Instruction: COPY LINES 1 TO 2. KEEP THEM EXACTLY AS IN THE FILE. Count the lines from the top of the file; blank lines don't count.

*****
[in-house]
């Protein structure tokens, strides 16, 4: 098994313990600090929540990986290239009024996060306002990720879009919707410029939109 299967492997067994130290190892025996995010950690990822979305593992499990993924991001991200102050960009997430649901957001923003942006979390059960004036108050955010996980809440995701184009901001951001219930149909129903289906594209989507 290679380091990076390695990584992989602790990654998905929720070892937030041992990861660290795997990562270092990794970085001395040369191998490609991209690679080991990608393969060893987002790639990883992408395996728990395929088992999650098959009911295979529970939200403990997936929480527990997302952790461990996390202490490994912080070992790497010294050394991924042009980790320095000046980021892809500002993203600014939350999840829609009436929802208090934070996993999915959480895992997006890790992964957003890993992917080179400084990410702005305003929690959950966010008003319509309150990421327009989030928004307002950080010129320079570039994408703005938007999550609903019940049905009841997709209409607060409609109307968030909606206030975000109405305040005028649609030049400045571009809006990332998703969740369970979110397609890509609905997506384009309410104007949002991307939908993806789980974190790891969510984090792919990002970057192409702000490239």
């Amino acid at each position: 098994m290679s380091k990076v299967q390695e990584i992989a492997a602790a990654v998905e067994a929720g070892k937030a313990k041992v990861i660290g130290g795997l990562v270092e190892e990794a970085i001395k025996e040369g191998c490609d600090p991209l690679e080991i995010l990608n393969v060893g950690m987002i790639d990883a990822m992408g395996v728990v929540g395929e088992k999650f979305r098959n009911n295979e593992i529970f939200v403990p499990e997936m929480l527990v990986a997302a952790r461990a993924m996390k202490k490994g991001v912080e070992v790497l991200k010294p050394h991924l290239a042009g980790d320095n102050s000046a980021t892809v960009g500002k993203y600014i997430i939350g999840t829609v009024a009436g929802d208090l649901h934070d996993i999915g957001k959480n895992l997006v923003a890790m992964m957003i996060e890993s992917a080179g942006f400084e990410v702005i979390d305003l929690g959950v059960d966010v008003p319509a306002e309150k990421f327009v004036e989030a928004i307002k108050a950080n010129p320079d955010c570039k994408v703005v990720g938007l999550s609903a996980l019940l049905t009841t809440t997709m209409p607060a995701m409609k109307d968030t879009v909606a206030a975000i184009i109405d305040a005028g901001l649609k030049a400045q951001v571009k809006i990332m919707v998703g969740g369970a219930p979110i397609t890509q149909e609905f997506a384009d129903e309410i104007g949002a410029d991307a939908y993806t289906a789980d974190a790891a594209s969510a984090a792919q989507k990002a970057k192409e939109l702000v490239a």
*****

[in-house]
């Protein structure tokens, strides 16, 4: 098994313990600090929540990986290239009024996060306002990720879009919707410029939109 299967492997067994130290190892025996995010950690990822979305593992499990993924991001991200102050960009997430649901957001923003942006979390059960004036108050955010996980809440995701184009901001951001219930149909129903289906594209989507 290679380091990076390695990584992989602790990654998905929720070892937030041992990861660290795997990562270092990794970085001395040369191998490609991209690679080991990608393969060893987002790639990883992408395996728990395929088992999650098959009911295979529970939200403990997936929480527990997302952790461990996390202490490994912080070992790497010294050394991924042009980790320095000046980021892809500002993203600014939350999840829609009436929802208090934070996993999915959480895992997006890790992964957003890993992917080179400084990410702005305003929690959950966010008003319509309150990421327009989030928004307002950080010129320079570039994408703005938007999550609903019940049905009841997709209409607060409609109307968030909606206030975000109405305040005028649609030049400045571009809006990332998703969740369970979110397609890509609905997506384009309410104007949002991307939908993806789980974190790891969510984090792919990002970057192409702000490239």